Interactive market research: sample student survey

When a market research company conducts a survey, the end result is usually a static, 10-20 page report that includes different slices of data to illustrate various conclusions. All this can be very helpful for a marketing director making tactical decisions on what words, feelings and attributes to focus on in copy, or for an e-learning executive looking at the strategic overview of how school features fit among its various competitors to illustrate key opportunities or threats.

But it is time to develop student survey results into a tool that a marketing director can use herself whenever she needs to brainstorm copy or think brand strategy. Below is an interactive survey report based on a fictitious online school. The interactivity allows our director to delve into results by each segment without sifting through 20 pages. An approximate margin of error self calculates, letting users know when differences are significant within a segment.

1) Attribute determinance

Curriculum writers like to pack their courses with as much content as possible, and then pressure marketers to showcase the entire suite of content in marketing pieces. However, students may choose a particular school only for a few specific courses. Those determinant attributes can change by segment. The below section shows the other schools that respondents considered plus a rating of our own school vs. those other competitors across different attributes. Determinance is a formulation of importance and comparison that illustrates why a student choose our school over others. In this case, our copy and branding should focus on science and math courses while avoiding social science courses or other extracurricular activities.

2) Competitive threats

When looking at competitors, it is important to know what your students are using most, and the curriculum they want. With so much data, it can be helpful to color-code the results to show relative strengths vs. relative weaknesses. Here we see that, while our school is relatively strong on the determinant attributes mentioned above (science and match courses), the weaker areas of content fare differently among our competitors. Insight Schools and K12 seem stronger in social science courses while ConnectionsAcademy shows relative strength in extracurricular activities.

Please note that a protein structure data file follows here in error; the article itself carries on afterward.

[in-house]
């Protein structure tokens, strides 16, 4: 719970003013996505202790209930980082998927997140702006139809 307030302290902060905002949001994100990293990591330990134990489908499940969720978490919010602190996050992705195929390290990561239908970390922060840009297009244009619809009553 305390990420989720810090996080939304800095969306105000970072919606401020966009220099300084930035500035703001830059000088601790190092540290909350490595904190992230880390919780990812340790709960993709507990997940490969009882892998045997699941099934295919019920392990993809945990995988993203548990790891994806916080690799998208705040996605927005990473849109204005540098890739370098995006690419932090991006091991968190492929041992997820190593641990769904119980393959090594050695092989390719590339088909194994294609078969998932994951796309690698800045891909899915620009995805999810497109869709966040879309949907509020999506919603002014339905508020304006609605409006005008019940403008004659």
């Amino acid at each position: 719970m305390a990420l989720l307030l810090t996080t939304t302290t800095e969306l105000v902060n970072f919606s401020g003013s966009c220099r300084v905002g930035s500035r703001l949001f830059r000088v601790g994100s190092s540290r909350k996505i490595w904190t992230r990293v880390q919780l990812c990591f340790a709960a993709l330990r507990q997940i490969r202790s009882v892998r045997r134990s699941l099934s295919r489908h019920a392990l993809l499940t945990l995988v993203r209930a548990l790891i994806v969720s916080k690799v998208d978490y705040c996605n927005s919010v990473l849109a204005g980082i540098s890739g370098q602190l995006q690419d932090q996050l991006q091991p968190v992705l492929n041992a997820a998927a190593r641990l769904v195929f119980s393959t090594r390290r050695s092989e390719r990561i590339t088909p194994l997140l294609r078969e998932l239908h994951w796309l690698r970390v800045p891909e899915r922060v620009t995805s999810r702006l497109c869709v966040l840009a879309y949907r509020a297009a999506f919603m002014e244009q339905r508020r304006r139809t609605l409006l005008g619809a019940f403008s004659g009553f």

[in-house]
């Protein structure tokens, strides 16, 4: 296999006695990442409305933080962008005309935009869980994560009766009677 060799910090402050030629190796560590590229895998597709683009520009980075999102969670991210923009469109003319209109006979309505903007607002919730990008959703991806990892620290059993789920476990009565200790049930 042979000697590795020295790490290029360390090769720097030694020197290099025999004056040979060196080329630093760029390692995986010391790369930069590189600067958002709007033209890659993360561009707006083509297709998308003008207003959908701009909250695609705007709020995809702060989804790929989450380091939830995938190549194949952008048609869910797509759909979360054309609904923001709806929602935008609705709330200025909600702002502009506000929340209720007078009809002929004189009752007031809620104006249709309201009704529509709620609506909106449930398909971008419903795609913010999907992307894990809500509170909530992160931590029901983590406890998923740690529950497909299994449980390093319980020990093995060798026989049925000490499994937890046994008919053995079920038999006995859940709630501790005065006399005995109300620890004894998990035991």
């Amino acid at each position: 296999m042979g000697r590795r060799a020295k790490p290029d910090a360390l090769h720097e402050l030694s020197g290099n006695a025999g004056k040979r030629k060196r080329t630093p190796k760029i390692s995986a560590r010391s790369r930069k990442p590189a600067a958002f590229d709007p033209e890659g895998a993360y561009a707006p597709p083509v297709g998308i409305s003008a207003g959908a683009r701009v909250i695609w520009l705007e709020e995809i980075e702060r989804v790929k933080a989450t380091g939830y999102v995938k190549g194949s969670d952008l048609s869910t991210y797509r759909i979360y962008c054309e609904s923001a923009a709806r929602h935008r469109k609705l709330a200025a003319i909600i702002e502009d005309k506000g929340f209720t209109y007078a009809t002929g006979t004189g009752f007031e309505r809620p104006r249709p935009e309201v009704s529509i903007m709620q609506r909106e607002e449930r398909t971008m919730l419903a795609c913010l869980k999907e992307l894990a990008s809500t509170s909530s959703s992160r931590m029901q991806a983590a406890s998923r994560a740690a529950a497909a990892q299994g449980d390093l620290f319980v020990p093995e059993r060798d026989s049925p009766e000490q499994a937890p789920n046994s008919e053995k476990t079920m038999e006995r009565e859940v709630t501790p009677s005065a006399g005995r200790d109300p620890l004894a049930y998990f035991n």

Note, in this example the graph “Determinance by attribute per other school considered” is NOT filterable by the demographics on the side. This is to maintain a large enough sample size per other magazine read.

3) Satisfaction & importance

For an education marketer, knowing which sections of content drive students to choose your publication over others is paramount. But for curriculum planning, gauging generic importance and comparing satisfaction for various areas can provide some insight into areas that curriculum writers have invested too much time, too little time, or where you could potentially launch new courses. In this example, it looks like we’re greatly exceeding expecations in extracurricular activities, indicating we could potentially cut some investment there. However, we’re missing expectations in the most important attribute covered, teacher interaction. In light of Kaplan’s and K12’s relative strengths in these areas, it may make sense to launch a separate school to focus more effectively on this niche.

4) Brand messaging

When considering what your school means to a student, try testing various words or phrases to see if respondents really agree with your own conceptualizations. Ideally this would include some open-ended questions, which you can then filter by text phrases. How do respondents think about your teaching? Simply enter “teach” into your filter and look at the actual answers.

Below we can see that respondents agreed with broad, easy to understand, challenging and interesting as words that applied to our school. Most of the feeling statements tested well.

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